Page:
Generally speaking, when we enter into a negotiation we have a reason for doing so. We are either seeking a deal for ourselves or we are operating at the request of someone else. However, there is a key question that as negotiators we need to find an answer to in each negotiation: just exactly how committed to resolving this negotiation is the other side?
Just Exactly Who Are You Negotiating With?
One of the things that we need to realize as negotiators is that the other side of the table may not be the person who will be benefiting from the deal that we agree to. They may simply be a purchasing agent or an outsider who has been brought in to use various negotiation styles and negotiating techniques to conduct the negotiations for the other side. What can happen in these cases is that the other negotiator focuses exclusively on price without realizing that by getting a cheaper product, they may end up costing their company more money in the end.
No matter who you are negotiating with, you are going to have to be able to show them that you mean business. What you will need to do is to show them a blatant power tactic that is simply designed to allow you to reinforce the believability of what you have been telling them and show them that you really mean what you are saying.
A great example of how to do this comes when a negotiator tells the other side that they will not retreat, back down or compromise. To drive this point home, what they can do is burn their bridges behind them. In effect, the negotiator has placed themselves in a situation where it is no longer possible for them to back away from the position that they have taken. What you are trying to do here is to alter the other side’s expectations by limiting your own options.
The Role Of Threats In A Negotiation
When we are negotiating, we need to take a moment and think about how our actions are going to be viewed by the other side. If we take a hard position in order to show them that we really do mean business, there is a very good chance that the other side is going to see this as a threat. What we need to realize is that this will have a negative impact on our negotiating environment and will turn the other side from a possible partner, into an adversary.
Note that there will be times that the other side makes threats to you. When this happens, your best course of action is to not make any changes to your demeanor. Instead, let it roll off of your back and pretend like what they said really didn’t mean anything to you. This will provide you with more options in how you react to their threat including being able to ask them “I’m sorry, what did you say?”
By asking questions like this, you are going to make the other side have to repeat their threat to you. This will probably have the effect of making them feel foolish. Continue to ignore their threat and eventually the other side will probably let it go. If they don’t, then it’s going to be up to you to do some investigation as to why they are making the threats. If even this fails to get them to back off of their threats, then you always have the option of informing them that you just don’t have the authority to comply with their request: “Sorry, but I’m simply not going to be able to comply with that request.”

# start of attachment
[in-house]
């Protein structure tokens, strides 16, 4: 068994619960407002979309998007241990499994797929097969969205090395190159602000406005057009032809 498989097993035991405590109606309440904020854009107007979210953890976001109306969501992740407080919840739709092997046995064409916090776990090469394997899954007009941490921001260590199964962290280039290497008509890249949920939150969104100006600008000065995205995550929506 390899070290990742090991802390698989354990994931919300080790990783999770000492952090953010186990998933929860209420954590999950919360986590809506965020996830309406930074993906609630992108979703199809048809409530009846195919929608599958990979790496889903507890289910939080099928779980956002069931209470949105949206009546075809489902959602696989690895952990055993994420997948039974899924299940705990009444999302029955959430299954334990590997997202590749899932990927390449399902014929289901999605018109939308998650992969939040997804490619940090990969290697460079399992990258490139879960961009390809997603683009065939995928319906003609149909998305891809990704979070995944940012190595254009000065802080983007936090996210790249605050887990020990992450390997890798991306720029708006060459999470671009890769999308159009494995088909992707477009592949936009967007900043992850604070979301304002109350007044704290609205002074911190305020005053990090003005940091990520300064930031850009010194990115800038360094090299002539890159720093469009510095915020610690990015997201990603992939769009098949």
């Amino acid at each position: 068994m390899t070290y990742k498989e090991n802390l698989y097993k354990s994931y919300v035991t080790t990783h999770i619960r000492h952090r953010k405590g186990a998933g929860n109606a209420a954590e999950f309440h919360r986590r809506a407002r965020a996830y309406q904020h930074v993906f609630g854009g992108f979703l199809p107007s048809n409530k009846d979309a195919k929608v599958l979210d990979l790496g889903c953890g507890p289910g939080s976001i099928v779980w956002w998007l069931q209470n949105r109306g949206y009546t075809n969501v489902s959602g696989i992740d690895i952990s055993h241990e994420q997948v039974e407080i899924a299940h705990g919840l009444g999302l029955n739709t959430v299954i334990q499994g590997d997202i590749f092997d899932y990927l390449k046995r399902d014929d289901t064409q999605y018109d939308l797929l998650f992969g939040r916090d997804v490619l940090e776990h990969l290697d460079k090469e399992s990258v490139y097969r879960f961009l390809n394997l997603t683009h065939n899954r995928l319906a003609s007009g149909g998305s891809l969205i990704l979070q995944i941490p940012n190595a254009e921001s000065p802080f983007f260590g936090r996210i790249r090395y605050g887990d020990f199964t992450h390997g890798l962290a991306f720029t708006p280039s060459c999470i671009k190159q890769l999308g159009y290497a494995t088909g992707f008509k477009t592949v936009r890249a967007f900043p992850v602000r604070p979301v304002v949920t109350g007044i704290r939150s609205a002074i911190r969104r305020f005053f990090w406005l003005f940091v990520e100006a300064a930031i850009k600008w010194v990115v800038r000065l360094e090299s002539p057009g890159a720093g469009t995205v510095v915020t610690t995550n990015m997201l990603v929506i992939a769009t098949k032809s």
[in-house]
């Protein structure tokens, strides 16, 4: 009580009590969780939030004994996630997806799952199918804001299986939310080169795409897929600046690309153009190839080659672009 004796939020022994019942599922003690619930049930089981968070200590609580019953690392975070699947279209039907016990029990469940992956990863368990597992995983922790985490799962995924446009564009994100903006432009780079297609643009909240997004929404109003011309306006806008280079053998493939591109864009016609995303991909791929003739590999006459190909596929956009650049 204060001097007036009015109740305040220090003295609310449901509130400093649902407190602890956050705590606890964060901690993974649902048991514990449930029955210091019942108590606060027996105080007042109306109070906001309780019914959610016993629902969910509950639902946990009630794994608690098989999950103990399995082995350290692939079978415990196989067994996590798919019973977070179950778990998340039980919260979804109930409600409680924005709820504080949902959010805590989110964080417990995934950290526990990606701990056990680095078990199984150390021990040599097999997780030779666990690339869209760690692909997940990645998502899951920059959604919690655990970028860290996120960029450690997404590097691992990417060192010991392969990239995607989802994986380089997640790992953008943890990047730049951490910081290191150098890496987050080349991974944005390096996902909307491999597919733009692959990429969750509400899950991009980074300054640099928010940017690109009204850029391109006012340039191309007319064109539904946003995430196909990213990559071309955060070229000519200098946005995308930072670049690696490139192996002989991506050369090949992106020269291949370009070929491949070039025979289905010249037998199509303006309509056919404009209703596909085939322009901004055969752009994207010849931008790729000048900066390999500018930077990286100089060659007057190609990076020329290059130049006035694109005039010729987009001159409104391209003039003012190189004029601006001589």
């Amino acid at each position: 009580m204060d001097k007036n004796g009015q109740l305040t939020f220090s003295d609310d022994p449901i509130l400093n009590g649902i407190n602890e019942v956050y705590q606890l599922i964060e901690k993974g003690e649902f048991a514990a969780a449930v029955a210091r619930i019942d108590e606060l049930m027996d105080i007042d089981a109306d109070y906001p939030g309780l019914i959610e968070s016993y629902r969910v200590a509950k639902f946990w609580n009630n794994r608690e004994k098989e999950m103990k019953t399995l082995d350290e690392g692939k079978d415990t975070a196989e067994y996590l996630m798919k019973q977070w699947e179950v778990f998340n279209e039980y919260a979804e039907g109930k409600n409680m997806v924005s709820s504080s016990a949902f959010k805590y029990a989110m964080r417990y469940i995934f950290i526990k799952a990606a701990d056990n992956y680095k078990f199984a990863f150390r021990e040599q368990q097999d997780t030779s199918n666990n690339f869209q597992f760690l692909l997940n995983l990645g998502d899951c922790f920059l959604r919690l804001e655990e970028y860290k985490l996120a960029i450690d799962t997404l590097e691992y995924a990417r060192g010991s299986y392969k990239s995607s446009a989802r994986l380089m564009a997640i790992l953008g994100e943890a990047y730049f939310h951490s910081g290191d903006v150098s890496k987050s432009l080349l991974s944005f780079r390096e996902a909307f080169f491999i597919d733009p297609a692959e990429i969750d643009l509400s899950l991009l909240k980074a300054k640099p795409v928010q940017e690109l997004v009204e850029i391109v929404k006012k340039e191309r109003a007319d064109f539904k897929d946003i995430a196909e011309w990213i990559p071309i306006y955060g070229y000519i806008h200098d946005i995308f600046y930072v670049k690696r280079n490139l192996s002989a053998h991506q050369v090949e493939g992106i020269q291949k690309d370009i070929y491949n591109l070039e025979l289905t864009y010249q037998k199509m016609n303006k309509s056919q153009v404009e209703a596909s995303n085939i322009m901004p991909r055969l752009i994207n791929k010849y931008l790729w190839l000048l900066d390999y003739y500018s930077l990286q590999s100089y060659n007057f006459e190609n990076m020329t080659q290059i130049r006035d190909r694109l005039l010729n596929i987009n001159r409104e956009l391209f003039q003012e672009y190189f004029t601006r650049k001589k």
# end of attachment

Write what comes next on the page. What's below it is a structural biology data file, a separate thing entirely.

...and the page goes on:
What All Of This Means For You
Just because we want to get a deal or resolve some issues through a principled negotiation does not mean that this is what the other side of the table wants to accomplish also. As negotiators, one of the most important things that we need to do during a negotiation is to investigate just how committed the other side is to resolving the issues that make up this negotiation?
One of the first things that you are going to have to establish as your next negotiation starts is the role that the person on the other side of the table is playing. Will they directly benefit from any agreement that they are able to reach with you or are they just negotiating on behalf of someone else? In order make sure that they understand that you mean business, you may end up burning your bridges behind you. This means that there can be no going back. If you do this, the other side may feel threatened and any sense of cooperation may vanish. If they retaliate by threating you, you need to not show any reaction. Ask them to repeat themselves and probe for why they are now making threats. Remember that you can always inform them that you are not able to comply with their threat.
Before any of us can hope to get what we want to get out of our next negotiation, we are going to have to take the time to find out just exactly how committed the other side is to reaching a deal with us. During a negotiation we may need to put on a strong show to convince the other side that we really mean what we’re saying. Use these suggestions to make sure that you are able to deal with any threats that the other side ends up making.
– Dr. Jim Anderson
Blue Elephant Consulting –
Your Source For Real World Negotiating Skills™
Question For You: If the other side starts to threaten you, do you think that you should call for a break in the negotiations?
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What We’ll Be Talking About Next Time
As negotiators, it is our goal to get the other side of the table to do something for us. In order to make this happen, when we sit down at the negotiating table we’ll try to use both rational arguments and common sense to get them to see things our way. However, all too often these efforts just end up being both futile and frustrating. What’s a negotiator to do?